The normal IVD clinically acts to support and dissipate loads while permitting multiaxial motions of the spine. Its demanding mechanical function is provided by a well-defined microstructural organization and biochemical composition. IVD degeneration is a complex process that disrupts this well-defined organization and biochemical balance. One hallmark of IVD degeneration is the loss of proteoglycan and water in the NP. Because of the central role of proteoglycans in the function of the IVD, restoration of normal proteoglycan production may be critical. Many different biological strategies have been developed, including the use of cells, scaffolds, and molecules. The molecules used to treat disc degeneration include anticatabolics and growth factors, which may influence the cell proliferation rate and phenotypic expression of the cells. Delivery of the molecules may include direct injection into the disc and also in vivo and ex vivo gene therapy using a viral vector. Although many of the in vitro and in vivo studies have exhibited promise in reversing the observed changes of disc degeneration, the unanswered question is whether these efforts will translate to the relief of patients' symptoms, the most common of which is back pain.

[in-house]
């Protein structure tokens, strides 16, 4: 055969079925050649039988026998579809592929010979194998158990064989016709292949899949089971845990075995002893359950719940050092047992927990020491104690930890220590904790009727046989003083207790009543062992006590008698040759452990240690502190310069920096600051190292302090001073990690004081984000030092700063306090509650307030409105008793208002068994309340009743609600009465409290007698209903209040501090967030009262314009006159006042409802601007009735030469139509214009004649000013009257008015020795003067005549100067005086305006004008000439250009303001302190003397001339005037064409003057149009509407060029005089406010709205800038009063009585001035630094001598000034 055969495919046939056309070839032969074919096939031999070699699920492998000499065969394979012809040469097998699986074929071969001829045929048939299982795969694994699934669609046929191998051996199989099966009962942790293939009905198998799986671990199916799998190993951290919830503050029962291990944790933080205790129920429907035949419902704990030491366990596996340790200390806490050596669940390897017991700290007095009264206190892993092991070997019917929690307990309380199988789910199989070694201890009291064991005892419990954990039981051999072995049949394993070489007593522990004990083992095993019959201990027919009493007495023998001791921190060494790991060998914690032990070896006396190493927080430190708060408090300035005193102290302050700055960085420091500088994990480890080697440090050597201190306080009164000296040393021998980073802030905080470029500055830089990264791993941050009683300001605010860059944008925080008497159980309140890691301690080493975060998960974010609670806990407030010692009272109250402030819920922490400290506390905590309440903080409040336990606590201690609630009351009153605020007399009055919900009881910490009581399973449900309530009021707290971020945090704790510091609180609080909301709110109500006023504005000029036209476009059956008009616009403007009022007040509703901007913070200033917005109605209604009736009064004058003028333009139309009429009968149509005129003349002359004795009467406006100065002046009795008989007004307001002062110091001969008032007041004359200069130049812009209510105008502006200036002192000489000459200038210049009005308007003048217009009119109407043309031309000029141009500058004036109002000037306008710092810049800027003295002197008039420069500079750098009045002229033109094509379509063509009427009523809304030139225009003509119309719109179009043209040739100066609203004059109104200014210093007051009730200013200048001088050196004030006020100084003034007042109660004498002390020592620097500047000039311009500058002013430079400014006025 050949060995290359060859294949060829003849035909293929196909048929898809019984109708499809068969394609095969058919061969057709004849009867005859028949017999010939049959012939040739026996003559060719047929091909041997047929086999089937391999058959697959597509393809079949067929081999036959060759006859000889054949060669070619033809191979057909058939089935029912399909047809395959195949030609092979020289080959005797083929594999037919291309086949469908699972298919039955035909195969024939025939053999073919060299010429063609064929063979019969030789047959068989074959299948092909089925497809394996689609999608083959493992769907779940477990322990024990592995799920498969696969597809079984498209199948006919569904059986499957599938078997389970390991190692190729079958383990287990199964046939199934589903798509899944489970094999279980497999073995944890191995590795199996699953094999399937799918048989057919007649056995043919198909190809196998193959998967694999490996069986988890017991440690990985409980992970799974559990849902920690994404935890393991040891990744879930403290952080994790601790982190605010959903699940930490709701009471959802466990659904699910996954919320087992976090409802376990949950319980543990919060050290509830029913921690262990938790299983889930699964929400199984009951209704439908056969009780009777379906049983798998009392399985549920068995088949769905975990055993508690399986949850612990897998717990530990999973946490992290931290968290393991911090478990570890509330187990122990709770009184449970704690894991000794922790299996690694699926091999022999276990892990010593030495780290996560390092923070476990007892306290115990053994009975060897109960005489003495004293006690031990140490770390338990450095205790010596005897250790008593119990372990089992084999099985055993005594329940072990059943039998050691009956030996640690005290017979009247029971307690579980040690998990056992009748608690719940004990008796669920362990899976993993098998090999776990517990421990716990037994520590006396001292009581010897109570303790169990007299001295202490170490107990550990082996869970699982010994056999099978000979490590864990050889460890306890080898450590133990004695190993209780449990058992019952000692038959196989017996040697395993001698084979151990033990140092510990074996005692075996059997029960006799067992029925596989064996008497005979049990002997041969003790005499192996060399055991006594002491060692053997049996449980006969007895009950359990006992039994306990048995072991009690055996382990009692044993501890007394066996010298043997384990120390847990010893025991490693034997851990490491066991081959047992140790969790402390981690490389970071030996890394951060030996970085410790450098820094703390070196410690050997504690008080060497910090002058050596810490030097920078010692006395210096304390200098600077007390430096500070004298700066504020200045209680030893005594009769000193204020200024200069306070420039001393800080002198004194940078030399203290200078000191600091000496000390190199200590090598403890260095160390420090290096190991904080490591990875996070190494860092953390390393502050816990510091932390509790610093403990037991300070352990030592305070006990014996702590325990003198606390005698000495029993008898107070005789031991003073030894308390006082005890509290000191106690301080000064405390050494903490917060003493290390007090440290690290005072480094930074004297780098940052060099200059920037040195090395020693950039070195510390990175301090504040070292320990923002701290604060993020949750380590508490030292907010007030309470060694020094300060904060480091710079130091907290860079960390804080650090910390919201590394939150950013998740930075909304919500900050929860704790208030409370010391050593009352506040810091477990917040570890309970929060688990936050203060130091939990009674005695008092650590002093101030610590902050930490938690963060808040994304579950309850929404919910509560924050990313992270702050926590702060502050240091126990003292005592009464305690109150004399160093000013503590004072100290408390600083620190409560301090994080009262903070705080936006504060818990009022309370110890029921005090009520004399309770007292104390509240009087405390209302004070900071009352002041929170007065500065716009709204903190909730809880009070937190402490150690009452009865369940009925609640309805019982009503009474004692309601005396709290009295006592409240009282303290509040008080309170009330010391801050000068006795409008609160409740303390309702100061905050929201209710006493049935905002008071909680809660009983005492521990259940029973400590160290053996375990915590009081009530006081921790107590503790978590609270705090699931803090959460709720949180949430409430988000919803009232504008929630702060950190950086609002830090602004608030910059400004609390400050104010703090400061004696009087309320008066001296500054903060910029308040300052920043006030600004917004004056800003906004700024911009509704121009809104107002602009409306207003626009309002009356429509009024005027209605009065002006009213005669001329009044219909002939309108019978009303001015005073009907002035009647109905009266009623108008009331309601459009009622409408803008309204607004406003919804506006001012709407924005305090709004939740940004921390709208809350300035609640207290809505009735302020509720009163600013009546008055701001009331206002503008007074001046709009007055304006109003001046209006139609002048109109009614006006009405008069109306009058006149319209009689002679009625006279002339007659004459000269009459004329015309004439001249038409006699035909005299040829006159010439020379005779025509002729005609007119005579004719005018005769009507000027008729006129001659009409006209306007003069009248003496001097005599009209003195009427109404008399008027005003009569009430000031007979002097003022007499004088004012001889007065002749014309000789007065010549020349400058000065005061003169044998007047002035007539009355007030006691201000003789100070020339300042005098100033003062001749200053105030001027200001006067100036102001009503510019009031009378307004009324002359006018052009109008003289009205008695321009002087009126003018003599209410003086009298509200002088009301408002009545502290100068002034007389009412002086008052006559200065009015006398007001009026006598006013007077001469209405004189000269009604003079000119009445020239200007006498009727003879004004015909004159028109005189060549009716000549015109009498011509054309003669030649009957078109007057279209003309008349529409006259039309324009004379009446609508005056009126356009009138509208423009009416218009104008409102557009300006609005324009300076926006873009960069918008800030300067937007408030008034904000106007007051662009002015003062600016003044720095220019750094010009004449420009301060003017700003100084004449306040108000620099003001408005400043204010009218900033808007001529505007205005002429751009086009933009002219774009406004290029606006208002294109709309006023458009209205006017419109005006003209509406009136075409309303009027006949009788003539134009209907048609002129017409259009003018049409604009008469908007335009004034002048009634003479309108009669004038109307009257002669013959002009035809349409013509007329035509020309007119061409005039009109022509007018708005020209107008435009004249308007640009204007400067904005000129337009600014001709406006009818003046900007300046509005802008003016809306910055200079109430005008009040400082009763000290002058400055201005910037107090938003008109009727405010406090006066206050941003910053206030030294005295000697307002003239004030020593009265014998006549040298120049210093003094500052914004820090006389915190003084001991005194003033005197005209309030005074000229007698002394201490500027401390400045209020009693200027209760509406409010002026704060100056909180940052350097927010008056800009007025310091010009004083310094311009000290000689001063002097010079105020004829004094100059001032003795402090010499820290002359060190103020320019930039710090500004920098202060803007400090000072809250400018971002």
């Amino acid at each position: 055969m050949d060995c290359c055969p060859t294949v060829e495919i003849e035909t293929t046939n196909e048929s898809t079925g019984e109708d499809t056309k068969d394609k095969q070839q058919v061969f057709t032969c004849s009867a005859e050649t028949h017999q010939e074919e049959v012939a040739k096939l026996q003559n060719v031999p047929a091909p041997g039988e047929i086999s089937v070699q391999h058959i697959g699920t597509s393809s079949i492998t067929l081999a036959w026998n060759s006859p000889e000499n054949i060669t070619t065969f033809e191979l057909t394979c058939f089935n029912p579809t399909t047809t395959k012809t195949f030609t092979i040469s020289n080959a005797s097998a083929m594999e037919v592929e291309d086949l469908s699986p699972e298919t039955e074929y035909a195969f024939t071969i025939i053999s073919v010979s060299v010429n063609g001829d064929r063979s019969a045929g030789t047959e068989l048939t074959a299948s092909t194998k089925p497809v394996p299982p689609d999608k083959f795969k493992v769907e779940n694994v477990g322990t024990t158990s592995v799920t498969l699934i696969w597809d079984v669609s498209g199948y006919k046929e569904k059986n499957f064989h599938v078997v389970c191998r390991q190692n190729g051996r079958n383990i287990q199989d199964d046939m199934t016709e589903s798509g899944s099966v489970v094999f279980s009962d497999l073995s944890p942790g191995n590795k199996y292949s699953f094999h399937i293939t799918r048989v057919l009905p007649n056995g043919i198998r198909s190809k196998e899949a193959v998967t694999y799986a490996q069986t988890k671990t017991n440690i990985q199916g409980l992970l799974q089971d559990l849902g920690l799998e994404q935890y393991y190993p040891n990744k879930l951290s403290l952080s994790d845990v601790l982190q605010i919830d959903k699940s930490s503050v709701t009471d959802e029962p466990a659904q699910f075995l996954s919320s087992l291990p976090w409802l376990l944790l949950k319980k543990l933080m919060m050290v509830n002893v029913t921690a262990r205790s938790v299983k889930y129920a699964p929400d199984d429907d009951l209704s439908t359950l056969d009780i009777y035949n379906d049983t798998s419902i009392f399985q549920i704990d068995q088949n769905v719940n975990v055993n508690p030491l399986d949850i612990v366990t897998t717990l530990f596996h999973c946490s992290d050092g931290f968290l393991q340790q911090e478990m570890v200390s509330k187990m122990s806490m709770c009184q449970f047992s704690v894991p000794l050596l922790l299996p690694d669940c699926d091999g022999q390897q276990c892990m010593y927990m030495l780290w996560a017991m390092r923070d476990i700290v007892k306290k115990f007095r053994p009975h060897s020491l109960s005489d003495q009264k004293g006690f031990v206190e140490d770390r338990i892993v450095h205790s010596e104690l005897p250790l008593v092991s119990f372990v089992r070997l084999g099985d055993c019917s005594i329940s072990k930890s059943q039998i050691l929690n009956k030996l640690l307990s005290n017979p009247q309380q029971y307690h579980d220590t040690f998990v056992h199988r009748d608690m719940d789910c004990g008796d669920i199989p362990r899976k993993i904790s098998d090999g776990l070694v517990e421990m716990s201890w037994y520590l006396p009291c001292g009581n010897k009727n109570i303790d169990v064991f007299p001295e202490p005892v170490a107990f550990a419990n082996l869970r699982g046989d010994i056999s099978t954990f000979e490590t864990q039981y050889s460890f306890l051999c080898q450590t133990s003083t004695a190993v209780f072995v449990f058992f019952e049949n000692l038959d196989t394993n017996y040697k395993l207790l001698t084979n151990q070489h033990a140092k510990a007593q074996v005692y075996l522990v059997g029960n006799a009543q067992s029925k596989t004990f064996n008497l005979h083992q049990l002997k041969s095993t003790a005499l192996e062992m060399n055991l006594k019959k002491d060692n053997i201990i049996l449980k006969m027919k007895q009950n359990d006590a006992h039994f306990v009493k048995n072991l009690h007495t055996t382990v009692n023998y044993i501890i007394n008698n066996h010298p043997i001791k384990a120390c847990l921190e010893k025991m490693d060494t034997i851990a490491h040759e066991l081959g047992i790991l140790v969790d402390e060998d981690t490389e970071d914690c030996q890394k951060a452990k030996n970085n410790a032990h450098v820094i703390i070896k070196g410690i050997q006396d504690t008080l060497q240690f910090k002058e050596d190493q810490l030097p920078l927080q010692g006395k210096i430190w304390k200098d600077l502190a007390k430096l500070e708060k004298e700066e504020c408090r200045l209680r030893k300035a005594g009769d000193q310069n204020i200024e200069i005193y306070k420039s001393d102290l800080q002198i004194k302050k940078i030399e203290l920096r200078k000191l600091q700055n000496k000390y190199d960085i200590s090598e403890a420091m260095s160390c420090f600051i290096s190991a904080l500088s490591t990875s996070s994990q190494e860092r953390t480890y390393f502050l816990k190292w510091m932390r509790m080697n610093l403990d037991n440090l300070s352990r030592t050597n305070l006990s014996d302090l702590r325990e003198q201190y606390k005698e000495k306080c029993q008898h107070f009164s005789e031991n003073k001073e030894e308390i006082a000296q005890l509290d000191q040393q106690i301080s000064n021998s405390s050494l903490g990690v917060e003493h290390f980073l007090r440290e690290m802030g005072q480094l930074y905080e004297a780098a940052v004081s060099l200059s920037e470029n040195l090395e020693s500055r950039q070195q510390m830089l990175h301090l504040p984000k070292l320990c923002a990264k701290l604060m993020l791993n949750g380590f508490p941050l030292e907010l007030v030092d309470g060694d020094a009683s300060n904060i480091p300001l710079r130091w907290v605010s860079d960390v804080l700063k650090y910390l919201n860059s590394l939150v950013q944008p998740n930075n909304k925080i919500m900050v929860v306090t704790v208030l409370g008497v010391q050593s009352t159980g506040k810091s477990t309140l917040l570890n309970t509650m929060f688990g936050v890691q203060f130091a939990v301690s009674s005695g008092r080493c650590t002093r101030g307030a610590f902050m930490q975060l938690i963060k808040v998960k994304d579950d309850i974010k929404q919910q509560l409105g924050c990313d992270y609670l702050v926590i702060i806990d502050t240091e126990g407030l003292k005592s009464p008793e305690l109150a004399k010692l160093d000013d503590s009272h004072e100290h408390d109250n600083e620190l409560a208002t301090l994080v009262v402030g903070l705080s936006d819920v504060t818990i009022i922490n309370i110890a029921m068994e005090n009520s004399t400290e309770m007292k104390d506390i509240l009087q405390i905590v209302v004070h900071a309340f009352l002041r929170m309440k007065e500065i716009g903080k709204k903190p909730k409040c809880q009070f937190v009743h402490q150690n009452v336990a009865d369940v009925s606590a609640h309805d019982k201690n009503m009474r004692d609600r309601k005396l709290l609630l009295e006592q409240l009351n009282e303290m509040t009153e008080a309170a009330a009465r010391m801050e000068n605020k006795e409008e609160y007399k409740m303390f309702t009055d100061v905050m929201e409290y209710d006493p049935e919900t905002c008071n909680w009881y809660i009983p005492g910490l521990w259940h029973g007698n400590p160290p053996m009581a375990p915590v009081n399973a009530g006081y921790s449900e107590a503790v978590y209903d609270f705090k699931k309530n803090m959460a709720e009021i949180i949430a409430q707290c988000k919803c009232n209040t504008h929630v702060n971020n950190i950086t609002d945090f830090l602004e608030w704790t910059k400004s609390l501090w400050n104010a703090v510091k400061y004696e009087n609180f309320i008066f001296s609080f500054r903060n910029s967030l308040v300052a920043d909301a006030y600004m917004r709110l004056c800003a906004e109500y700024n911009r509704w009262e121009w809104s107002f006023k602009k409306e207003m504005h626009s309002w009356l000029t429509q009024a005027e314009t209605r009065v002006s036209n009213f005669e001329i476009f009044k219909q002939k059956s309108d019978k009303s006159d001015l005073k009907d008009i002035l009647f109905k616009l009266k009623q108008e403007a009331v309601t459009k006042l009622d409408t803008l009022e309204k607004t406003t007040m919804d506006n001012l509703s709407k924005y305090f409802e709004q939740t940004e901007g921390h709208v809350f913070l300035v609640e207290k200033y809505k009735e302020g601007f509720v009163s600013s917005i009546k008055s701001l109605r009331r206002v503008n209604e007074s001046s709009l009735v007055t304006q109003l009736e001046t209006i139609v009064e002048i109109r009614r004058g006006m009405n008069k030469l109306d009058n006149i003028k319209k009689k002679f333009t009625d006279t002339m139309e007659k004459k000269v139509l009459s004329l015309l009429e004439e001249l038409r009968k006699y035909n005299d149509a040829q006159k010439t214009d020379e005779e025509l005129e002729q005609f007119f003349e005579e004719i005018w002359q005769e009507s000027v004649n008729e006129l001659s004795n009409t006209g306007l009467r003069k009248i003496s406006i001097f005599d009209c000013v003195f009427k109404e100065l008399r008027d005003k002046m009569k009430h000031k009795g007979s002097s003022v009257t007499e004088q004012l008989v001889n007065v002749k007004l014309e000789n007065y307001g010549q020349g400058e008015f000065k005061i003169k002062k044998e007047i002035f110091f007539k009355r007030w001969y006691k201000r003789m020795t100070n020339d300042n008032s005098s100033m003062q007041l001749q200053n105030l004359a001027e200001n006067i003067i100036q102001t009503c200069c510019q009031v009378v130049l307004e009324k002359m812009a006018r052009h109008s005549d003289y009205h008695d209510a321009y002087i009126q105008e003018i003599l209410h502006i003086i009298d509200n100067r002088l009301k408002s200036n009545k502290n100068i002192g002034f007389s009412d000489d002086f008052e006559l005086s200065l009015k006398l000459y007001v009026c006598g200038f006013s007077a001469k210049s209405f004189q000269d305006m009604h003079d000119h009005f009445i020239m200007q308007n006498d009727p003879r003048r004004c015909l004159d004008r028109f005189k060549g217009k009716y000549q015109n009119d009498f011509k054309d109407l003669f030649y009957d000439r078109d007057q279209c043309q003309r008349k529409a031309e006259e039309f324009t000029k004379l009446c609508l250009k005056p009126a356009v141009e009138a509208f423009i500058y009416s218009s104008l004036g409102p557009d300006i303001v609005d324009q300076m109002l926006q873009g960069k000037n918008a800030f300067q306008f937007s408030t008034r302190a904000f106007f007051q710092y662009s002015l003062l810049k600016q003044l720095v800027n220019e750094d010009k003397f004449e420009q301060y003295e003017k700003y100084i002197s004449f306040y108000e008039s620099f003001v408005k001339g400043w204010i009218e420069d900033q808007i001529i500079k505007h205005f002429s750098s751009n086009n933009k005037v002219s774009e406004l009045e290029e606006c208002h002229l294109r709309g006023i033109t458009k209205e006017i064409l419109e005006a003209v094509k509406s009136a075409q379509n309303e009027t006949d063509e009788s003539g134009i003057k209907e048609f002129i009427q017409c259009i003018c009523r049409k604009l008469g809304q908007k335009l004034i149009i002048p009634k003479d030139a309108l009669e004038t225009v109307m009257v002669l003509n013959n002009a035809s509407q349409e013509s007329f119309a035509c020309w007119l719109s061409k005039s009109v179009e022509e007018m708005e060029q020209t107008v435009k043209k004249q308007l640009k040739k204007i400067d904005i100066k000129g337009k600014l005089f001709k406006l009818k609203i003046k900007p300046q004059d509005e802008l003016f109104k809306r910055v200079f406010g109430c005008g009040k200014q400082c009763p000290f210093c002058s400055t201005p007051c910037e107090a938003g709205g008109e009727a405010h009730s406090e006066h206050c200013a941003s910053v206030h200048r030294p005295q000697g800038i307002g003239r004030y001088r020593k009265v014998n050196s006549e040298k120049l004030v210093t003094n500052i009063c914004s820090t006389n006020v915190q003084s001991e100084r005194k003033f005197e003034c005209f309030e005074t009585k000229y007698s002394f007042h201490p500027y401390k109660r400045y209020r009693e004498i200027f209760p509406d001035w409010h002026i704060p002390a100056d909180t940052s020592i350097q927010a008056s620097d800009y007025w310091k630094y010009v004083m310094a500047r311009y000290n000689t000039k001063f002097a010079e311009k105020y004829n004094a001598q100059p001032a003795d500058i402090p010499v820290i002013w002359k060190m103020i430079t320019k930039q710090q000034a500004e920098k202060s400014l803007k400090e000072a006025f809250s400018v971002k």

|Original language||English (US)|
|Number of pages||7|
|State||Published - Jan 1 2007|
ASJC Scopus subject areas
- Clinical Neurology